As for healthcare: I am a libertarian, as you have no doubt surmised; however, because we as a society find it undesirable to embrace a free market in healthcare I wish we would fully socialize it. Right now we are paying more than any other country in the world (both in an absolute sense and in a percentage-of-GDP sense) merely to receive mediocre outcomes for our population.

Besides, how much of our population is *already* on socialized health care programs that are firmly entrenched? Medicare is socialized healthcare for everyone over 65. The Veterans Administration is socialized healthcare for everyone who served in the military. Medicaid is socialized healthcare for poor people. Tri-Care is socialized healthcare for everyone presently in the DoD. Every local, state, and federal employee has socialized health care. These programs will never be abolished unless universal, socialized health care is instituted nationwide.

It causes me a soupçon of cognitive dissonance to advocate socialized health care, but if we're going to have it anyway (and this truly is *not* up for debate) then can we at least spend less money on it? I prefer the NHS-style approach in the UK, because that allows a free market to exist alongside the socialized healthcare system.

Comment Re:Fragmentation is not to blame (Score 2) 318

The real reason why Android is lacking in security is because Google hasn't focused on security. They decided not to include iptables/netfilter (the Linux firewall) as a standard facility in Android, which would have been very easy to do.

That's why I installed the free DroidWall app from Google Play. Now I have an Android iptables firewall that is very versatile.

And they haven't allowed users to block privileges demanded by apps after install. Instead you're offered only a package deal, either let the app do whatever it wants or don't install it, period.

That's why I built and installed the free PDroid framework into my free custom ROM. Now I can grant, deny, or spoof the permissions on all my apps.

If anyone's interested, I currently recommend using Auto-Patcher as the tool to inject PDroid into your ROM. I also recommend using the OpenPDroid option in Auto-Patcher, with PDroid Manager as the front-end UI app.

So, both of the Android security problems you cited have solutions. Yes, these solutions require rooting, and PDroid requires a custom ROM; however, since you were talking about Linux distros and iptables, I anticipated you might be able interested and capable.

As an aside, being able to do things like this is why I will never consider iOS or (*shudder*) Windows Phone for my devices.

Comment Re:It's a sordid tale. (Score 1) 582

Money is fungible. If the treasury receives money today that it needs to pay back in a decade, it can either just keep the cash in bills and stick it under a mattress, or use it to pay today's bills. If it does the former it has to borrow money to pay today's bills, which means it has to pay additional interest. If it does the latter then it saves money on interest, and just has to borrow money later if necessary to pay back the original source of the money (social security, whatever).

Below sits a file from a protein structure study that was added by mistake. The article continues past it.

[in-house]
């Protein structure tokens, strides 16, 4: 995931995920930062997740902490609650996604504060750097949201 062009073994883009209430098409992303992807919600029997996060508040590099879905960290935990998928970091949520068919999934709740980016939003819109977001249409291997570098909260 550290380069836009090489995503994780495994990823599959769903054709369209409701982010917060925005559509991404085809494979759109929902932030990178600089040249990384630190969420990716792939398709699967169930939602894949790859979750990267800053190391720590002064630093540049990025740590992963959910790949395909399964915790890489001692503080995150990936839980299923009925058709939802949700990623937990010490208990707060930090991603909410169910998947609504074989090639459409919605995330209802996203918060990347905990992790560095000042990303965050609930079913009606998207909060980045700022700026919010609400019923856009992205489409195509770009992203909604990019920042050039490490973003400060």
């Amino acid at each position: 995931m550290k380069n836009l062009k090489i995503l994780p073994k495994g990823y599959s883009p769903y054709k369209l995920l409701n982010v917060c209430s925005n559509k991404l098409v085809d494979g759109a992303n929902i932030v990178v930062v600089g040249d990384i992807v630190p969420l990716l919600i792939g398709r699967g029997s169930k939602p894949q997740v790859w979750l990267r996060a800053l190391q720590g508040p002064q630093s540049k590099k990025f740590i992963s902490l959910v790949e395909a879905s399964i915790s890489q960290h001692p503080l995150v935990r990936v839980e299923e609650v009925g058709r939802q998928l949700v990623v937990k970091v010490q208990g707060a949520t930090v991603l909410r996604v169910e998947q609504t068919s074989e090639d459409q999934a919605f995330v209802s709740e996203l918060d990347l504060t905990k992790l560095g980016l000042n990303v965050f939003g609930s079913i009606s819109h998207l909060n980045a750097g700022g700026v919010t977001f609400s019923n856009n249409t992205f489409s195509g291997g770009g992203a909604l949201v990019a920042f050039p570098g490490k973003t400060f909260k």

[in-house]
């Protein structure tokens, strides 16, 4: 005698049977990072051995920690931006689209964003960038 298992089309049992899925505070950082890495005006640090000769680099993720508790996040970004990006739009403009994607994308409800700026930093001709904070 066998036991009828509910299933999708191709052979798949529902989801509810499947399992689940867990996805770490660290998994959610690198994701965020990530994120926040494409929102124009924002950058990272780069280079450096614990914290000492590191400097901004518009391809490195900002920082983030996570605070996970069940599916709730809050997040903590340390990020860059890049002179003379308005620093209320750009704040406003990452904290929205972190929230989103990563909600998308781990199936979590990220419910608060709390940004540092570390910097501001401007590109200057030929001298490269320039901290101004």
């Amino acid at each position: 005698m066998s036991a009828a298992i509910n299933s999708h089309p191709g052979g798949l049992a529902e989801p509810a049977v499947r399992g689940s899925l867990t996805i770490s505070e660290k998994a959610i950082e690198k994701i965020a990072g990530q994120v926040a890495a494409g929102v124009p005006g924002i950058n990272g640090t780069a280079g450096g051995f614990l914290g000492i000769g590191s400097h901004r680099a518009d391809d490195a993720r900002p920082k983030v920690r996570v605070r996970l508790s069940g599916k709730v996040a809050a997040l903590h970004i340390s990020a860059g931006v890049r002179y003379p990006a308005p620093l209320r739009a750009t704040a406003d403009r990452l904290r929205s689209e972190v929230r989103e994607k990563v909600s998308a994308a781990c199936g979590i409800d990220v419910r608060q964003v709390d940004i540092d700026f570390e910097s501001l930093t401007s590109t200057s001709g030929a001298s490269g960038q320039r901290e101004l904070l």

Regardless: the money is spent. It's gone. I am asserting that the previous generations did not "save" any money at all—they merely told themselves that they did.

In order to fund the promises they made to themselves, current revenue will have to be raised (ie. increased taxes on the current working generation). That, or they will need to roll over the debt from the SSA onto other creditors—which is equivalent to a credit card balance transfer.

Why exactly SHOULDN'T the US spend that money now, vs socking it away and borrowing more? The only reason to save it is if you're afraid that the US won't be able to borrow the money later.

My point is that Social Security, as a pension program, should not exist. The only way the debt to the SSA can be cashed out (in order to pay the Boomers) is by retiring the debt using current revenue from the current taxpayers (which would imply higher taxes for us, the current working generation) *or* by rolling the debt over to a greater fool.

Do you presume that there's an infinite appetite for US government debt in the bond market? Our current federal budget expenditures are 160% of our income. Our debt-to-GDP is approximately 100%. At some point, the US government will default on its debt obligations unless we magically incur sustained post-WWII levels of growth without increasing our expenditures.

As I have said elsewhere, I'm not advocating leaving the elderly to starve or die. That's why I propose a shared sacrifice solution to the problem: yes, we, the current working generation, are going to have to pay higher taxes than previous generations did in order to fund *their* retirement/bail them out, but they should accept certain cuts so we don't have to pay even more than we're already going to have to do. Means testing and immediate, increased retirement age are a start, and hard to argue against especially because that's almost certainly something that present/future generations are facing.

Comment Re:It's a sordid tale. (Score 1) 582

Again, I do not advocate leaving the older generations to starve or die. I also think there are workable solutions to fix the underlying problems.

There are a few different scenarios at play at this point in our discussion:

1) The unworkable, theoretical scenario where the SS Trust Fund were to operate like a savings bank account that sequestered $3 trillion over time, which would have caused massive deflation/inflation of the currency. This is academic, because this isn't how the program was setup; however, it represents the most simplistic approximation of what would happen if the Trust Fund were simplistically "not raided".